I do know one thing, though: we often wait to share stories until they’re resolved, and this means we' don’t know how to live through the messy middles and we don’t know what to do when we’re invited into someone else’s. But we can learn. I’ve shared this before, but my husband - when words fail and nothing else seems right - will say, “empathy,” to me. Just the one word. Empathy.

It’s his way of saying, “I know this is a big deal, and there’s nothing I can do to fix it, but I’m here and I’m with you in it.” It’s his way of making sure I know I’m not alone. It’s his way of reflecting Christ to me.

I think we all can use more empathy, because more of us are in the “not yet” part of our stories than we’d like to admit.

So here's what we are going to do:

If you aren't sure what to say but you want to leave a comment, simply reply with the word empathy. I don't need fixing or pity or advice.

I need people.
I need empathy.
I need you.

None of us are meant to struggle alone, after all.

drowning doesn't look like drowning until it does

It’s been a weird few years.

Usually when white people say that nowadays, they’re talking about politics. They’re talking about their discovery of the inequities always known by those outside of majority culture. They’re talking about the process of now knowing after not knowing.

Sure, there’s been some of that for me too. That’s not what has made the past few years weird for me though having so many friends weather the weird because of public shifts has made me feel less alone as I did so with personal shifts.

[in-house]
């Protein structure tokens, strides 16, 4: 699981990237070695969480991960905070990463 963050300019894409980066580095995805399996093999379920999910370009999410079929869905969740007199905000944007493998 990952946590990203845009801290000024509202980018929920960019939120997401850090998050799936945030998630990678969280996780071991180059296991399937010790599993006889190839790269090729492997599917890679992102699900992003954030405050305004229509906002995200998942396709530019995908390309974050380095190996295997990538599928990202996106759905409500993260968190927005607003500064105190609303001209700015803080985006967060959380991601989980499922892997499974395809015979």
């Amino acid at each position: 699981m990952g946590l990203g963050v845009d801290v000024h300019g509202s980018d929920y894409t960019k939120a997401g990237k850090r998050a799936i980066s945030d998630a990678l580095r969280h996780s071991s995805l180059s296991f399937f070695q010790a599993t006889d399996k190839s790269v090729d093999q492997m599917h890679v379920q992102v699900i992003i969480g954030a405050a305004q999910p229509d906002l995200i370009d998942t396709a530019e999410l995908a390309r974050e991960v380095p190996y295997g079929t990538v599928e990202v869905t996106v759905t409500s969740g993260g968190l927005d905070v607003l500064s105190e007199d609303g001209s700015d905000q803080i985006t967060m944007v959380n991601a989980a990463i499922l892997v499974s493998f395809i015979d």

My personal shifts haven’t been completely private, so some of what I am about to share will be old news while some might surprise. I’m going to tell it through the story of my knees, but you’ll find that this is much more than that story. It’s much more than my story, I’m realizing too. It’s a story of how drowning doesn’t look like drowning until it does.

My knees looked fine, as far as knees go. I’m not sure they’re anyone’s favorite body part. The function is helpful, but otherwise, they’re just there, waiting to be skinned or to fail.

When my knees first failed, I was at an age at which they still wore childhood scabs. It wasn’t supposed to be like that, but it was, all at the same time. By my father and my older brother, my body had not been my own for a long time, maybe ever, so nothing felt incongruous to me about my kneecaps being forcibly dislocated as my legs were spread against my will.